When salary increases for public employees come up, we will have to attend to the petitions of labor unions. I believe all human resources issues have to be worked out in an integrated way. We can’t increase salaries in one area and not another, or this one first and another later. We have to really examine the productivity scale of the employees, if they are being paid justly or unjustly, while at the same time attending to it in a responsible way, considering the fiscal situation. There should be limitations, and we can’t simply approve increases without having the resources.

During the present fiscal year, according to budget documents, there was a reduction of federal government grants to the commonwealth from the previous fiscal year. Do you expect this trend to continue and increase an already complicated budget situation?

If there is a decrease in federal funds designated for Puerto Rico, it will impact in some way the services that can be offered with these funds. I think there are ways we can maximize the funds we receive, federal and state. I also understand if we manage to be more efficient, this new challenge can be handled by maximizing the use of available funds.

How concerned should we be about the negative outlook of the credit-ratings agencies?

I feel we have a lot of work to do. The executive and legislative branches need to attend to the fiscal reform with diligence. The change in the outlook sends a message, but that message isn’t just for me, it is for all who are responsible for the budget. I am eager to address this situation urgently; I have told the governor we have to take measures in the short, medium, and long terms to prevent further action in relation to our bonds. But the situation is difficult.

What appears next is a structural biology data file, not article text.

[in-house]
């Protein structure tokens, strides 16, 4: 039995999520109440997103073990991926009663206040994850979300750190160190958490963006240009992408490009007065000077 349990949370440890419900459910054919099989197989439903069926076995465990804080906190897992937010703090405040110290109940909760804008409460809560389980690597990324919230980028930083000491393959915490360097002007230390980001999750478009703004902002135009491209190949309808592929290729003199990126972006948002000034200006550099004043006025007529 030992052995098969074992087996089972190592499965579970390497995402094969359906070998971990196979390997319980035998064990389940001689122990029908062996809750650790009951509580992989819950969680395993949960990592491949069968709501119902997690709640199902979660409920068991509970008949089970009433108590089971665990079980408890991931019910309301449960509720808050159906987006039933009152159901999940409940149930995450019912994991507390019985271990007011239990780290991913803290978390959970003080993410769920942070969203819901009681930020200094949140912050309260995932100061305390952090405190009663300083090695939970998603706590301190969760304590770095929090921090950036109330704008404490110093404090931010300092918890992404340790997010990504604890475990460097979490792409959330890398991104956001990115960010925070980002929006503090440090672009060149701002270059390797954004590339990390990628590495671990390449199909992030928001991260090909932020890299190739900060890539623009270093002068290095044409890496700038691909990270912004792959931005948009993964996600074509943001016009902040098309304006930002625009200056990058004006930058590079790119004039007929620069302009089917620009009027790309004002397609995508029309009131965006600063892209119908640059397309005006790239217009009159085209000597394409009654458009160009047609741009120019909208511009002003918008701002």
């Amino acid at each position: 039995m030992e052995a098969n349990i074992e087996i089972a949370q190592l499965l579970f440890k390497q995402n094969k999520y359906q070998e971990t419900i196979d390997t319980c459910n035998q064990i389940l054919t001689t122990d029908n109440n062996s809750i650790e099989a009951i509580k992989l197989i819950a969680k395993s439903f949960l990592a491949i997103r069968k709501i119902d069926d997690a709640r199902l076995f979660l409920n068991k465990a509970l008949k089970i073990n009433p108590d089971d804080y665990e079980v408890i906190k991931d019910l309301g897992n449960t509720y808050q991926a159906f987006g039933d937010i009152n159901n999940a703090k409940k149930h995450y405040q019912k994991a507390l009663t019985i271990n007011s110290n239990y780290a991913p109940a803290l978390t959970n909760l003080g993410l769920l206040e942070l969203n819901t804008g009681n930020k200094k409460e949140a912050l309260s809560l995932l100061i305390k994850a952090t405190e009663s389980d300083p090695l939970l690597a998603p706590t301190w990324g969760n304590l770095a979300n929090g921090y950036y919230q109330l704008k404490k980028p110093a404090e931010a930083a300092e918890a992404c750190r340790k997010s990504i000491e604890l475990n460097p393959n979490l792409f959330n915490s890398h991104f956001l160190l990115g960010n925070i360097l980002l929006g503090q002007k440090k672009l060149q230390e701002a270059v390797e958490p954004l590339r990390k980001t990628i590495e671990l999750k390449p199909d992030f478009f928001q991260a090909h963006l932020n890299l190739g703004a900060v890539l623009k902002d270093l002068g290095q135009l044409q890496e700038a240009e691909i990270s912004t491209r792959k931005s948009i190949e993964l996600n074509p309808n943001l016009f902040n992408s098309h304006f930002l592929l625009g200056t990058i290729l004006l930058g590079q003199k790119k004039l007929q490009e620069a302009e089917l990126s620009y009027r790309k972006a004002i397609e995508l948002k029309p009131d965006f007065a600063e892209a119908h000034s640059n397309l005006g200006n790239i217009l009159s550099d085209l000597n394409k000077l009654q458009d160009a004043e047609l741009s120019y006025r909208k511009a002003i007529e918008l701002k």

William Lockwood Benet, president of the Government Development Bank

This isn’t the first time the experienced economist has been working for the Government Development Bank. In the late 1980s and early 1990s, Lockwood was vice president and assistant to the presidents of the institution, dealing with privatization transactions and bond issues of the central government and public corporations. In 1989, he also was vice president of the Economic Development Bank under Teodoro Moscoso.

He graduated from Brown University and the Institute for Development Studies at University of Sussex in the United Kingdom. He was president of the board of directors of Guayacán Fund, as well as functioning as director of the Center for New Economy, Puerto Rico’s first nonpolitical think tank, which currently is studying Puerto Rico’s economy in conjunction with the Brookings Institution in Washington, D.C.

The list of his professional experiences is much longer and includes institutions such as Banco Popular, Puerto Rico Conservation Trust, the Office of the Commissioner of Financial Institutions, Citibank Global Finance, Merrill Lynch Tax Exempt Fund, and the Real Estate Investment Trust.

CARIBBEAN BUSINESS: How would you describe the government’s fiscal situation?

William Lockwood Benet: It is time to re-examine everything. It is a challenge for local bankers to emerge in a closer collaboration with their colleagues in the OMB [Office of Management & Budget], those at the Treasury, and the directors of finance and executive directors of public corporations. Along that line, we have identified a series of initiatives to fortify the GDB’s role as a fiscal agent in terms of teamwork, interdisciplinary work to accelerate processes and make sure there are no surprises during the year, and to have more operational control. That includes a much more rigorous evaluation in terms of investment risks and the priorities in investment projects. We are going to work closely with the engineers from Infrastructure Financing Authority (AFI) and with the Planning Board. We are going to closely monitor regional priorities to see the yield of the investments and to watch out for an increase in the budget for the maintenance of the infrastructure. This way we can rapidly propose any spending cuts that should take place to improve levels of maintenance and the coverage for repaying bonds.

What are the main challenges ahead?

There are many challenges ahead. There are corporations that were created at the beginning of the Commonwealth that are self-regulated. I am returning here with the experience of two years in the sale of the PRT [Puerto Rico Telephone] telecommunications company and with the experience of having created a separate regulating entity whose origination came from this bank. It is the moment to create healthy competition among the corporations in the infrastructure sector. We have to look at ways in which public corporations could generate increased private investment.

Are there recommendations on the short term to deal with the recent change in outlook on the GOs?